Five episodes into this season and I’m more confused about the Browns than I was before. In my last Sister Wives’ post I said that I was working on a family tree. Well, forget about it. My “aha moment” came last night when Kody explained that his father is married to Janelle’s mother, which makes his mother in law his sister mom, as well. I’d be happy to take any suggestions as to how you’re supposed to draw that tree.
Going back a couple of episodes, the Browns toured colleges for Mariah and Aspyn – Mykelti’s been granted an early admission at a local college, already. Aspyn is interested in attending UNLV and Mariah would like to go to Westminster College in Levi, Utah, very near their last family home. Just to add the my growing list of questions, we find out that they family never soled their house in Utah and Mariah would love to live there while she’s in school. Does anyone out there know why they didn’t sell the house? It seems to me that the money from that could have gone to any number of debts this family has. Anyway, Kody, Meri and Mariah have a meeting with the Director of Admission for Westminster and the first thing Kody wants to know is whether the school has a problem with their being Fundamentalist Mormons. He explains to her that they’ve been persecuted over and over for their beliefs and doesn’t want any problems for Mariah, especially from the other students. So this raises another couple of questions. Why did he even bring it up? Are colleges really discriminating based on religious beliefs these days? That hasn’t been my experience. In fact, it seems that most colleges and universities go out of their way to be inclusive. Maybe Kody just likes to spread the word and get a little attention in the process.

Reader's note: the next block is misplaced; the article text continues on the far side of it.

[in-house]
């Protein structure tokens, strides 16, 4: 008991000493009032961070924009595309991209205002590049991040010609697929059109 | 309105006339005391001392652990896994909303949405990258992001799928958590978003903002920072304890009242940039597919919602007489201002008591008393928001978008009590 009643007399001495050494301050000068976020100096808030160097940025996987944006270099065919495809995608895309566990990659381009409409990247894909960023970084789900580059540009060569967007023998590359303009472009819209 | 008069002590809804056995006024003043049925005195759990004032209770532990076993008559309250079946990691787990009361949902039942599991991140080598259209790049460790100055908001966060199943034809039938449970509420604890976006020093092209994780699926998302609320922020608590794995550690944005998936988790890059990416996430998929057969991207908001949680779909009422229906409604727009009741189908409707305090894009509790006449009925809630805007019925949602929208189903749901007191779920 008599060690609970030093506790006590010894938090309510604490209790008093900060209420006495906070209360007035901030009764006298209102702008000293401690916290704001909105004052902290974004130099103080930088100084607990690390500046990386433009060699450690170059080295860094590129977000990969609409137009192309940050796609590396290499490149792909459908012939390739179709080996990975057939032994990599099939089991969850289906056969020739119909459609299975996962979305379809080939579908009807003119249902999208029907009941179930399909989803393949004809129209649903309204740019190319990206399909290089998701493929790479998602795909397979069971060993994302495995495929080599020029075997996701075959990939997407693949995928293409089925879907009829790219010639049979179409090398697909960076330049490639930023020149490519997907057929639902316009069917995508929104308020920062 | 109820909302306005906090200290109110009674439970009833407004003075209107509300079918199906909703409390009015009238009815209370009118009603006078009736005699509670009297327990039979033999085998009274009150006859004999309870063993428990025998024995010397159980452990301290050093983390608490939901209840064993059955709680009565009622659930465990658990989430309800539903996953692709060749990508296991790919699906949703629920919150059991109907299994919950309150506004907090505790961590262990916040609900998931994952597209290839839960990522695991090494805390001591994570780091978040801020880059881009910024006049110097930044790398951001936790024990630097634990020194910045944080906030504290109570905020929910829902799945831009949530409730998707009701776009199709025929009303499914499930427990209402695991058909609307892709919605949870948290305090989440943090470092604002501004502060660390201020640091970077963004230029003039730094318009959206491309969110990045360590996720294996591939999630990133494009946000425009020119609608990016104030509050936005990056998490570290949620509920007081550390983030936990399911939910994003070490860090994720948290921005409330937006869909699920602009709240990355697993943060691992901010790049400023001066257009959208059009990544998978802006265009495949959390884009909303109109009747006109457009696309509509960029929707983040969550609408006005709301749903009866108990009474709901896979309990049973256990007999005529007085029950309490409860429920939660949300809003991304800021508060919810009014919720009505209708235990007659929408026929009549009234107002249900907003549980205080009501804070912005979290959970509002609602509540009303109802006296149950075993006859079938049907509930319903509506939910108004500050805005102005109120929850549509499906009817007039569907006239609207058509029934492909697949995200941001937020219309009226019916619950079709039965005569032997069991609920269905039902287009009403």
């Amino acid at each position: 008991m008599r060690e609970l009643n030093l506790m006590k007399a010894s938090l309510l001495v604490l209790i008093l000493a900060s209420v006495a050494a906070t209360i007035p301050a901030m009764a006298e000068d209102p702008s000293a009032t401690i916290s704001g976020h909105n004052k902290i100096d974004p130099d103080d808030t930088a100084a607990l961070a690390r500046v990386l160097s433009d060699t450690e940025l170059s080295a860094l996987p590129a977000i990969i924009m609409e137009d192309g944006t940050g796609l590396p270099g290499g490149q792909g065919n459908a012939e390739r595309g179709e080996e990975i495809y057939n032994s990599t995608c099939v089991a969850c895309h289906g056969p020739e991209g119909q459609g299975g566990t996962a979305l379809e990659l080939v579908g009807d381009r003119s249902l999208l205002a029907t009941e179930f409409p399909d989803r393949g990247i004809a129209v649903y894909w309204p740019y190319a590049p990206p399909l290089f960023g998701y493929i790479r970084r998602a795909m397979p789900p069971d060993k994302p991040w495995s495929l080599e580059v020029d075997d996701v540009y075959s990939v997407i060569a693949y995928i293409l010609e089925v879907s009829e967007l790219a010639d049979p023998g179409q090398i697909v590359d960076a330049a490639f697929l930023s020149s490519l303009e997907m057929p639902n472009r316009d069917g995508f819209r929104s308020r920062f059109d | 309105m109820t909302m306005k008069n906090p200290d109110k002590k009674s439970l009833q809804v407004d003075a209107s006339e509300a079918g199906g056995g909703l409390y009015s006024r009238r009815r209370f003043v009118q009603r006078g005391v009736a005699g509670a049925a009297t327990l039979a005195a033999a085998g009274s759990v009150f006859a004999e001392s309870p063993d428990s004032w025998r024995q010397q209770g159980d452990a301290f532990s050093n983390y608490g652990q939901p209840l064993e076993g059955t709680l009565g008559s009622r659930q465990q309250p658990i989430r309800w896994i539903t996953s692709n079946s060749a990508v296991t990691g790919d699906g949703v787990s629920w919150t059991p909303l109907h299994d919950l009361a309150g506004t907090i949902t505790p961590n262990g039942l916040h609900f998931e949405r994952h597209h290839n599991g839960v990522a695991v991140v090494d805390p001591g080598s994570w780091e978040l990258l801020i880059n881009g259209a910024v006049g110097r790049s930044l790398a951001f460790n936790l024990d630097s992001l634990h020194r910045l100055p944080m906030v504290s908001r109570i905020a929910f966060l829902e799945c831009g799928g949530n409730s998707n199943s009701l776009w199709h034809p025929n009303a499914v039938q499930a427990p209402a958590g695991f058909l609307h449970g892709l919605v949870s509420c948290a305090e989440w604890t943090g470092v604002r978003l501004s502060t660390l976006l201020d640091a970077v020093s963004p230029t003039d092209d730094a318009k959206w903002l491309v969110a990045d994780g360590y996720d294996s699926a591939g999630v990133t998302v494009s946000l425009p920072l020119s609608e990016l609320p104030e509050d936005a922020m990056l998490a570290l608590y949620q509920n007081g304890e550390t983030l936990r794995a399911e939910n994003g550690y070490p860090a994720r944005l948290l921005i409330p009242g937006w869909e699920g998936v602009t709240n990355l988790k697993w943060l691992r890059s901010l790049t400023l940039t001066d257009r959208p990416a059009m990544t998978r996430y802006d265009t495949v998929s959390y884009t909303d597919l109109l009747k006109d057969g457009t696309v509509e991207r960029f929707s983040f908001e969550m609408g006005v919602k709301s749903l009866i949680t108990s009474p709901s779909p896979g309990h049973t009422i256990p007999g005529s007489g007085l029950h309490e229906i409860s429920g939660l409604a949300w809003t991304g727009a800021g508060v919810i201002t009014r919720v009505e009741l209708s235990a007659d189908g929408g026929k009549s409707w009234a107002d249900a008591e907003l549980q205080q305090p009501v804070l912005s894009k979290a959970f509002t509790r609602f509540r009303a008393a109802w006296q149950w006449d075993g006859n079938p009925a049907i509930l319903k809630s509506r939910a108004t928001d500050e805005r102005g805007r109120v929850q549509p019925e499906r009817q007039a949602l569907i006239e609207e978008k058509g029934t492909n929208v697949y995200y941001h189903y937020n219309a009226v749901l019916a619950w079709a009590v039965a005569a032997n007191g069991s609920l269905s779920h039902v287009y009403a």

The other problem facing the Browns and their college-bound children is the cost of tuition, books and the sundries that come with an education. Kody repeated, over and over, that these kids had better find some scholarships because there was nothing in the family budget to cover the costs. I can understand that given the fact that it takes about $240,000 to raise a child from birth to the age of 18. Multiply that by 17 kids and you’re talking some serious money.